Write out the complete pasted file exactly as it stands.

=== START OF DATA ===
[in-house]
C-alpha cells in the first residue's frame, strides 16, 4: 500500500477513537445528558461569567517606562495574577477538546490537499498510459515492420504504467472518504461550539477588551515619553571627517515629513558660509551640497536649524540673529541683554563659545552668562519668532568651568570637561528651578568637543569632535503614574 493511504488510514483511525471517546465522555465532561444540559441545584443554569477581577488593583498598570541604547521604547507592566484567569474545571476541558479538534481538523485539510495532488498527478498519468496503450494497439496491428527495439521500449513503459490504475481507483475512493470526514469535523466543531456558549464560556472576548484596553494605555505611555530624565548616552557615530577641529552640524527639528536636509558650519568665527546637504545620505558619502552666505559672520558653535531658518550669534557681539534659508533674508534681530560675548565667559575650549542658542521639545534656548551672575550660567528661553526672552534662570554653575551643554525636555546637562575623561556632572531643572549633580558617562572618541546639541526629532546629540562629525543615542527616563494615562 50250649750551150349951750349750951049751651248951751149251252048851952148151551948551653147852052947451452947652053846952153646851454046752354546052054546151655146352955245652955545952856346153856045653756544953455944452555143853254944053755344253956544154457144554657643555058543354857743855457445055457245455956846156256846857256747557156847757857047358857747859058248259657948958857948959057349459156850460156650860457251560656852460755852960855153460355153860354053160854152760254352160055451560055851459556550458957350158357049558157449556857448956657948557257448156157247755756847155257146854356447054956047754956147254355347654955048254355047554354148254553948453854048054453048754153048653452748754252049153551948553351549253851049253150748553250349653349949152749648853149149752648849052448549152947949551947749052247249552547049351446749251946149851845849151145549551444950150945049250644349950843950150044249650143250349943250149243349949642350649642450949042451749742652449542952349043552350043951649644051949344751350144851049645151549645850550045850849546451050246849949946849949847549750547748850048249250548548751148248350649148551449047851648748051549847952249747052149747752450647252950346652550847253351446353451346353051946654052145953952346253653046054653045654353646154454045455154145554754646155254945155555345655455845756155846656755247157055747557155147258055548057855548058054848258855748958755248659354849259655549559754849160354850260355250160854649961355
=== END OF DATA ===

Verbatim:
[in-house]
C-alpha cells in the first residue's frame, strides 16, 4: 500500500477513537445528558461569567517606562495574577477538546490537499498510459515492420504504467472518504461550539477588551515619553571627517515629513558660509551640497536649524540673529541683554563659545552668562519668532568651568570637561528651578568637543569632535503614574 493511504488510514483511525471517546465522555465532561444540559441545584443554569477581577488593583498598570541604547521604547507592566484567569474545571476541558479538534481538523485539510495532488498527478498519468496503450494497439496491428527495439521500449513503459490504475481507483475512493470526514469535523466543531456558549464560556472576548484596553494605555505611555530624565548616552557615530577641529552640524527639528536636509558650519568665527546637504545620505558619502552666505559672520558653535531658518550669534557681539534659508533674508534681530560675548565667559575650549542658542521639545534656548551672575550660567528661553526672552534662570554653575551643554525636555546637562575623561556632572531643572549633580558617562572618541546639541526629532546629540562629525543615542527616563494615562 50250649750551150349951750349750951049751651248951751149251252048851952148151551948551653147852052947451452947652053846952153646851454046752354546052054546151655146352955245652955545952856346153856045653756544953455944452555143853254944053755344253956544154457144554657643555058543354857743855457445055457245455956846156256846857256747557156847757857047358857747859058248259657948958857948959057349459156850460156650860457251560656852460755852960855153460355153860354053160854152760254352160055451560055851459556550458957350158357049558157449556857448956657948557257448156157247755756847155257146854356447054956047754956147254355347654955048254355047554354148254553948453854048054453048754153048653452748754252049153551948553351549253851049253150748553250349653349949152749648853149149752648849052448549152947949551947749052247249552547049351446749251946149851845849151145549551444950150945049250644349950843950150044249650143250349943250149243349949642350649642450949042451749742652449542952349043552350043951649644051949344751350144851049645151549645850550045850849546451050246849949946849949847549750547748850048249250548548751148248350649148551449047851648748051549847952249747052149747752450647252950346652550847253351446353451346353051946654052145953952346253653046054653045654353646154454045455154145554754646155254945155555345655455845756155846656755247157055747557155147258055548057855548058054848258855748958755248659354849259655549559754849160354850260355250160854649961355